Plans are being finalized for a new joint project within the framework of the program called “Press Freedom 2.0” between the Konrad Adenauer Asian Center for Journalism at the Ateneo de Manila University (ACFJ) and the Netherlands-based World Press Photo Foundation. Covering a five-year period (2011-2015), the project will support initiatives to improve the quality of the press and promote civic participation and greater accountability of democratic institutions in Asia.
Maarten Koets, deputy director of World Press Photo, in a letter to Dean Jose M. Cruz S.J., PhD, of the Ateneo School of Social Sciences, expressed his organization’s intention to partner with ACFJ in a project that seeks to strengthen visual journalism in the Philippines. Towards this the project will build ACFJ’s institutional capability as a media support organization.
The “Press Freedom 2.0” program involves an alliance of Dutch media NGOs working globally with the support of the Dutch Ministry of Foreign Affairs. ThePress Freedom 2.0 alliance aims to support the ‘process of development and structural poverty reduction by improving the quality of media, the participation of civil society and the accountability of democratic institutions.’
A focal point of the WWP-ACFJ partnership is the development of the multimedia journalism diploma program and institutional capacity building. The multimedia program has recently been launched with 12 Asian working journalists participating. An organizational scan of ACFJ has also been implemented and its results will be thesubject of further planning.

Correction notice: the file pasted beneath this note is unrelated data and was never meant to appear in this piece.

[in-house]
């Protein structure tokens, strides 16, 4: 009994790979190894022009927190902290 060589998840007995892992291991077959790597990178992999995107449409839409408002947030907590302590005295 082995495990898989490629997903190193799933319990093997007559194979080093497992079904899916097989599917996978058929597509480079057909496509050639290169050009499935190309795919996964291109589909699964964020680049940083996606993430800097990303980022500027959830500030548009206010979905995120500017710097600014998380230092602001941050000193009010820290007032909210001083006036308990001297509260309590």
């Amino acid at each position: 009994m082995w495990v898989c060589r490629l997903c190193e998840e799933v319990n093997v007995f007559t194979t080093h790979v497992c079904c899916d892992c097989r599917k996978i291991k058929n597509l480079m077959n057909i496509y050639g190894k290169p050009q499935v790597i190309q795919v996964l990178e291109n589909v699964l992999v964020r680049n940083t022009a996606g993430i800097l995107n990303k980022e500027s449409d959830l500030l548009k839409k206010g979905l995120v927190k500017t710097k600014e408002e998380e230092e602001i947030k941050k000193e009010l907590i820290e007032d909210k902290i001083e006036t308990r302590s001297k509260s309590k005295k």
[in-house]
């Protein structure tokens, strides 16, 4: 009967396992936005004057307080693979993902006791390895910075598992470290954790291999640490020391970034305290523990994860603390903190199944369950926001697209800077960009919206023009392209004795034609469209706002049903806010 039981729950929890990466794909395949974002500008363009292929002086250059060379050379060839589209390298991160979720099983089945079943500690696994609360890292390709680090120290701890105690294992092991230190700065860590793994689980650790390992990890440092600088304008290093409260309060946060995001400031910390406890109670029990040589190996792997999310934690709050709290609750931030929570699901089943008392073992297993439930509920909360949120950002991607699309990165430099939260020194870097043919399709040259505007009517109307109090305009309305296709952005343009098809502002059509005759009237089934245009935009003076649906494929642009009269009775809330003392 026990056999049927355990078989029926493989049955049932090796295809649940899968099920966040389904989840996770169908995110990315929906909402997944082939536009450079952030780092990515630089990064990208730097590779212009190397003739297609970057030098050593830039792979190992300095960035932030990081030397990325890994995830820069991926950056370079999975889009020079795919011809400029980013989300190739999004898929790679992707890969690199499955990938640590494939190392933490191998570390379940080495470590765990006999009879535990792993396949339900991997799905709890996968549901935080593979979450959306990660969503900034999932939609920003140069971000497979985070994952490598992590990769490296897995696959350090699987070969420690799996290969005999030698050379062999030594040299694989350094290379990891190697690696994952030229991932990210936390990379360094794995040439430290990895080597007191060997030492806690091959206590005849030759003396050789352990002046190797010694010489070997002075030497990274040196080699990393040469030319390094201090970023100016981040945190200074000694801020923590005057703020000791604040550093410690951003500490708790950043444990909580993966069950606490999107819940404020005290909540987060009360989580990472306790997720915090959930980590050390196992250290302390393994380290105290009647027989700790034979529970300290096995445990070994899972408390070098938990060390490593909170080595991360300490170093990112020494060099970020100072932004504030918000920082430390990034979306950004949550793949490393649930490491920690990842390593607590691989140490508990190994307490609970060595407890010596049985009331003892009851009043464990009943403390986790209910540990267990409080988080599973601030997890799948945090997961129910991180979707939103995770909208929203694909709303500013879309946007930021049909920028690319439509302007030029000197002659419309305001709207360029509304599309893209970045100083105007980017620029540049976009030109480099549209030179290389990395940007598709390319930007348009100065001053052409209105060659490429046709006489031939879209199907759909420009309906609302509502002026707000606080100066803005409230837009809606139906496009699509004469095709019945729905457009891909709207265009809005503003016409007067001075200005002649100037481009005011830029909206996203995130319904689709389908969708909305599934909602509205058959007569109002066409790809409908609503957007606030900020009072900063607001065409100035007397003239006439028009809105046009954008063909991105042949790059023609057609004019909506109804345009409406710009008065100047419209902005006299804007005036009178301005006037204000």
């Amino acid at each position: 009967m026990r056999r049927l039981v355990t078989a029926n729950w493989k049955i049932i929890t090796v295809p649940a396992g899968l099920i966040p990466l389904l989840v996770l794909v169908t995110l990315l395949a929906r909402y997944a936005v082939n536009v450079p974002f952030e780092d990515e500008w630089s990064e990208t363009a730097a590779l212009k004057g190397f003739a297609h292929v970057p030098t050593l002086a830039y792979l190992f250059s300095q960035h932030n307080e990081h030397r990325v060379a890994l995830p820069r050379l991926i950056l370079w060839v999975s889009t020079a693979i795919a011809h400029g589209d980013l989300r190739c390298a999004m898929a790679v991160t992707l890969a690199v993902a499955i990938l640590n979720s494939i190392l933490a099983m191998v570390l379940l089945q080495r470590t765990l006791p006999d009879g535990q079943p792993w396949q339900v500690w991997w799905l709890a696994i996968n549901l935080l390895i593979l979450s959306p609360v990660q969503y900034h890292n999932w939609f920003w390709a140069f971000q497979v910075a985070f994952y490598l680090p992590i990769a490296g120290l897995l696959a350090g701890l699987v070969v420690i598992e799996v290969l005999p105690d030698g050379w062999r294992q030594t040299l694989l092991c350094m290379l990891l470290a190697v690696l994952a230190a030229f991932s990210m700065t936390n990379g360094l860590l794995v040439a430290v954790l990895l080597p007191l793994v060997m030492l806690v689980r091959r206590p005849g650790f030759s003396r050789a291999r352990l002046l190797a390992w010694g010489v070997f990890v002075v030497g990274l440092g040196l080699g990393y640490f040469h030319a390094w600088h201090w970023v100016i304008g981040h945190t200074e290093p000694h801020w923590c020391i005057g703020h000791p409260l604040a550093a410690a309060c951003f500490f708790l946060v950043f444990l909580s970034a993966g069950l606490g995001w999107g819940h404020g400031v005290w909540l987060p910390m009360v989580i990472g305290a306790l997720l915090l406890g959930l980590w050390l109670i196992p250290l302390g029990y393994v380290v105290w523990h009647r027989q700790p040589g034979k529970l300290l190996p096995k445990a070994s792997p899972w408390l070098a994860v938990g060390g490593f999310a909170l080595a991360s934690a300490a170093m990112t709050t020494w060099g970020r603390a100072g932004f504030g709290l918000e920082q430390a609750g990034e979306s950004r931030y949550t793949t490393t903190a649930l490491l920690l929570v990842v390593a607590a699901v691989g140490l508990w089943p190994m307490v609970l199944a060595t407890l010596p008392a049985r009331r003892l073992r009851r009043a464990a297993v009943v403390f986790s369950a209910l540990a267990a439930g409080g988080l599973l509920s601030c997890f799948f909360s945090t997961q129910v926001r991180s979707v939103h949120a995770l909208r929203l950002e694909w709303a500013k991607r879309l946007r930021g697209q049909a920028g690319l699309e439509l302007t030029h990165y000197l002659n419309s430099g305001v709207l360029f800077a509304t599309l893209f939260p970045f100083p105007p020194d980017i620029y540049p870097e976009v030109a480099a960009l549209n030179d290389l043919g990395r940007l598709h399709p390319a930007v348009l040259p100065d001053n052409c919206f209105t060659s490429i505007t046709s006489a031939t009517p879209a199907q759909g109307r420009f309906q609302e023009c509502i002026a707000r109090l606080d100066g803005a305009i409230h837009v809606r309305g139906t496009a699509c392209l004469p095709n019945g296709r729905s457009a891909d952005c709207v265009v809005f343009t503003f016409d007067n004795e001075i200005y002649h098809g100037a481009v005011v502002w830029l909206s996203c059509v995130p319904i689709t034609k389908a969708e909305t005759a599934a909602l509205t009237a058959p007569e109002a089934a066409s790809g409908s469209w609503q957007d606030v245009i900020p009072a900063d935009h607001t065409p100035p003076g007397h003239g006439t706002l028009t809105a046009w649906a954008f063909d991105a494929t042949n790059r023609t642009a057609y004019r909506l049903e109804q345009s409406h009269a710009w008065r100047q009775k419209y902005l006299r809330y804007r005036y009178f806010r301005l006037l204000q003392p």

Another element of the partnership focuses on bridging the gap between marginalized groups in the country and the ACFJ as a professional training institution through cooperation with NGOs in a local community. This will involve a baseline study in the use of visual journalism to bring about positive change in governance. The research will also provide insights into the underrepresented issues in the country that will lead into more concrete activities in the future.
ACFJ and World Press Photo are expected to draw the final agreement for this five-year project this month.